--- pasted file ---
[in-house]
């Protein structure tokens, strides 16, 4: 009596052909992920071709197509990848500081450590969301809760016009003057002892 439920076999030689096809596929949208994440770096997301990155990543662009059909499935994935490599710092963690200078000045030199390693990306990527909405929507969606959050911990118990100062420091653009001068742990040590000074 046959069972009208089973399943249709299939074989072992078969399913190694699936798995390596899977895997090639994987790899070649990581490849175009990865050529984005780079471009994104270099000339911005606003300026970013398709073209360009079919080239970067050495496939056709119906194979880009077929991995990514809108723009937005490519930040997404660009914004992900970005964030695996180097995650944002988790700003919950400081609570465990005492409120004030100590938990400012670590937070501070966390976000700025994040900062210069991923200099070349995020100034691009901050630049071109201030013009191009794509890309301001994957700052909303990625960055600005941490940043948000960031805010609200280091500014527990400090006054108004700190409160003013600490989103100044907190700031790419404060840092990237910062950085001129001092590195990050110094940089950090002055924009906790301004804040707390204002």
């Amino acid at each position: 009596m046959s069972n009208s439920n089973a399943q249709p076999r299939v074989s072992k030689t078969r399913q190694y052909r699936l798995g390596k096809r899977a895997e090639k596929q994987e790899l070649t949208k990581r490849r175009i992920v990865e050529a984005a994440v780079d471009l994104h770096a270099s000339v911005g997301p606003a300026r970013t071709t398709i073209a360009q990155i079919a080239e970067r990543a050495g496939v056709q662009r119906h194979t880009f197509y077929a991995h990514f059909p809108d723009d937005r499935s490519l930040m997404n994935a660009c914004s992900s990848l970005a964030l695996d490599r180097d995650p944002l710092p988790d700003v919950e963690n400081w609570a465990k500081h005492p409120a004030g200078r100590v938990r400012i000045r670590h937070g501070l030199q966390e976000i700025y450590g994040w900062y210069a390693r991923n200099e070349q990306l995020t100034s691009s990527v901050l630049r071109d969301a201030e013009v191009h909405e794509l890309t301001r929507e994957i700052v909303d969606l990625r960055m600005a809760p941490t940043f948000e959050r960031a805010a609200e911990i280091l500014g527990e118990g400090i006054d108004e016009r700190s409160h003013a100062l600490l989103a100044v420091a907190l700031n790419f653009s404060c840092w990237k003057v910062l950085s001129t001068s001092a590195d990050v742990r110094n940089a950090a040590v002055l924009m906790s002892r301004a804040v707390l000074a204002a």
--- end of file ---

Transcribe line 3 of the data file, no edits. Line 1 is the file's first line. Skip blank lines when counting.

């Amino acid at each position: 009596m046959s069972n009208s439920n089973a399943q249709p076999r299939v074989s072992k030689t078969r399913q190694y052909r699936l798995g390596k096809r899977a895997e090639k596929q994987e790899l070649t949208k990581r490849r175009i992920v990865e050529a984005a994440v780079d471009l994104h770096a270099s000339v911005g997301p606003a300026r970013t071709t398709i073209a360009q990155i079919a080239e970067r990543a050495g496939v056709q662009r119906h194979t880009f197509y077929a991995h990514f059909p809108d723009d937005r499935s490519l930040m997404n994935a660009c914004s992900s990848l970005a964030l695996d490599r180097d995650p944002l710092p988790d700003v919950e963690n400081w609570a465990k500081h005492p409120a004030g200078r100590v938990r400012i000045r670590h937070g501070l030199q966390e976000i700025y450590g994040w900062y210069a390693r991923n200099e070349q990306l995020t100034s691009s990527v901050l630049r071109d969301a201030e013009v191009h909405e794509l890309t301001r929507e994957i700052v909303d969606l990625r960055m600005a809760p941490t940043f948000e959050r960031a805010a609200e911990i280091l500014g527990e118990g400090i006054d108004e016009r700190s409160h003013a100062l600490l989103a100044v420091a907190l700031n790419f653009s404060c840092w990237k003057v910062l950085s001129t001068s001092a590195d990050v742990r110094n940089a950090a040590v002055l924009m906790s002892r301004a804040v707390l000074a204002a």